Voters Want Congress to Look Into Trump’s Phone Use, Business Interests
39% of voters -- and 23% of GOP voters -- said investigating whether foreign spies are listening to the president’s phone calls should be a top priority.
Democrats’ top priority is looking into Trump’s business interests, garnering support from 67% of Democratic voters.
Examining the firing of former FBI Director James Comey was least important among 11 topics polled, with 22% saying it should be a top congressional priority.
House Democrats rode a blue wave into the majority on Election Day, winning control of the chamber, powerful committee chairmanships, and with them, subpoena power to put the Trump administration under an investigative microscope ahead of the 2020 presidential election.
A new Morning Consult/Politico survey shows that in terms of oversight, voters say a top priority for Congress should be investigating President Donald Trump’s reported use of unsecured cellphones and whether spies from China and Russia are routinely listening to the president’s calls.
Among 11 topics polled in the Nov. 2-4 survey, which carries a 2-percentage-point margin of error, 39 percent of voters said investigating the president’s phone use -- the subject of an Oct. 24 New York Times report -- should be a must-do item for Congress. That’s 8 points higher than the share who prioritized investigating the Trump campaign’s potential ties to Russia during the 2016 presidential race.
Looking into Trump’s phone use and whether he was vulnerable to spying was the top priority for 40 percent of independents and 23 percent of Republicans, the highest for those two groups among any potential probes included in the survey.
Fifty-seven percent of Democrats also said the phone inquiry should be a top priority, although they were more interested in having members of Congress look into three other avenues. Those voters most want Congress to investigate Trump’s business interests and arrangements to determine whether they are conflicting with his duties as president (67 percent) and examine the administration’s family separation policy regarding migrants and the handling of unaccompanied minors (63 percent). They are also avid supporters of compelling Trump to release his tax returns (59 percent) -- a 2016 campaign pledge that he has yet to honor.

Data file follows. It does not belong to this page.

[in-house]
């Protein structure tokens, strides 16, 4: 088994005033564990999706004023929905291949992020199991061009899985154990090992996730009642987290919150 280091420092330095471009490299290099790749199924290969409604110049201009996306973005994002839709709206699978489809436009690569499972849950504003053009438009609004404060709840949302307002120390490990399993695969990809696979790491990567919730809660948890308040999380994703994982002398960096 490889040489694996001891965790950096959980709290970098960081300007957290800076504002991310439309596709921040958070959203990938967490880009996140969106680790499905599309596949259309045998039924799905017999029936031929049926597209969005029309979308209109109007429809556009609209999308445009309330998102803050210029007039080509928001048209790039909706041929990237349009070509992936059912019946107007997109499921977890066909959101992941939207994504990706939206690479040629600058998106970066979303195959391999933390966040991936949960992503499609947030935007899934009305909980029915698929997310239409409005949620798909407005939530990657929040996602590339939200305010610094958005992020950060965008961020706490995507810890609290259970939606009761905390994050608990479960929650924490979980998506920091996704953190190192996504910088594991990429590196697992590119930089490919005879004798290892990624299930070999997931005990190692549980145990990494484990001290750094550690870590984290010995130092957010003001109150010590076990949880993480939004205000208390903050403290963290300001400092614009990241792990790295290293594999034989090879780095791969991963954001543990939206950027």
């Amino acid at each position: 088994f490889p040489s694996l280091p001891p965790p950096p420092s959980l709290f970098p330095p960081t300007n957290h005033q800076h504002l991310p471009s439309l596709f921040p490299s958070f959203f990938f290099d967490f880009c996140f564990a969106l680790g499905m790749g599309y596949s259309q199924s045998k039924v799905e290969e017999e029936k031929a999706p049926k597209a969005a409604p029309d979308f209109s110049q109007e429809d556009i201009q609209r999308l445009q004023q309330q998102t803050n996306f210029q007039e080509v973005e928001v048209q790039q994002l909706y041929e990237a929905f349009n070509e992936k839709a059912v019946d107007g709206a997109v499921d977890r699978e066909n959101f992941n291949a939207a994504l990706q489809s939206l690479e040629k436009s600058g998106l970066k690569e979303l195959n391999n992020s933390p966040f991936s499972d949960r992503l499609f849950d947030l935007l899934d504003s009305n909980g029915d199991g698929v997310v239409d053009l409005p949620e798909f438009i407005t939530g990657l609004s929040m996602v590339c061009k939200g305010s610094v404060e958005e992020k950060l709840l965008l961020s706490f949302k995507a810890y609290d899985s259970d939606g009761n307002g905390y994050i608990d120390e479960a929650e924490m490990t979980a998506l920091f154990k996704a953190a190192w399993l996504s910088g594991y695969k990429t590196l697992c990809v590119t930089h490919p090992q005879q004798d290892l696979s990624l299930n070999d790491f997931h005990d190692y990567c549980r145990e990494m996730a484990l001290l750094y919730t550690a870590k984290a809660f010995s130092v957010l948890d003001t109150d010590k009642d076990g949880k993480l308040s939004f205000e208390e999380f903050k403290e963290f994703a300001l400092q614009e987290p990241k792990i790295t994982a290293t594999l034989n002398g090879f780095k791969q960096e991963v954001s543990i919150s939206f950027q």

All are likely to feature heavily in Democratic messaging for the 2020 presidential race.
Those subjects drew a comparative lack of interest from GOP voters, with just 9 percent saying Congress should make securing Trump’s tax returns a top priority, 12 percent saying the same about the president’s business interests and 13 percent taking that position on the administration’s family separation policy.
Voters on the whole were less concerned about having Congress take a closer look at two issues that stretched beyond continental U.S. borders. Twenty-six percent of voters thought Congress should investigate the process behind Trump’s executive order banning U.S. entry for people from several predominantly Muslim countries, or the administration’s response to the 2017 hurricanes in Puerto Rico, which contributed to thousands of deaths in the U.S. territory.
Respondents in the national online survey also showed a lower preference for looking into Trump’s alleged affairs and alleged hush-money payments during the 2016 presidential campaign. A 31 percent plurality said members of Congress should not look into those issues, including 53 percent of Republicans.
And while the firing of former Federal Bureau of Investigation Director James Comey is one of the biggest political stories of the Trump presidency thus far, 22 percent of voters in the survey said it should be a top priority for congressional oversight.
Cameron Easley is Morning Consult’s lead analyst for U.S. politics. Prior to moving into his current role, he led Morning Consult's editorial coverage of U.S. politics and elections from 2016 through 2022. Cameron joined Morning Consult from Roll Call, where he was managing editor. He graduated from the University of North Carolina at Chapel Hill. Follow him on Twitter @cameron_easley. Interested in connecting with Cameron to discuss his analysis or for a media engagement or speaking opportunity? Email [email protected].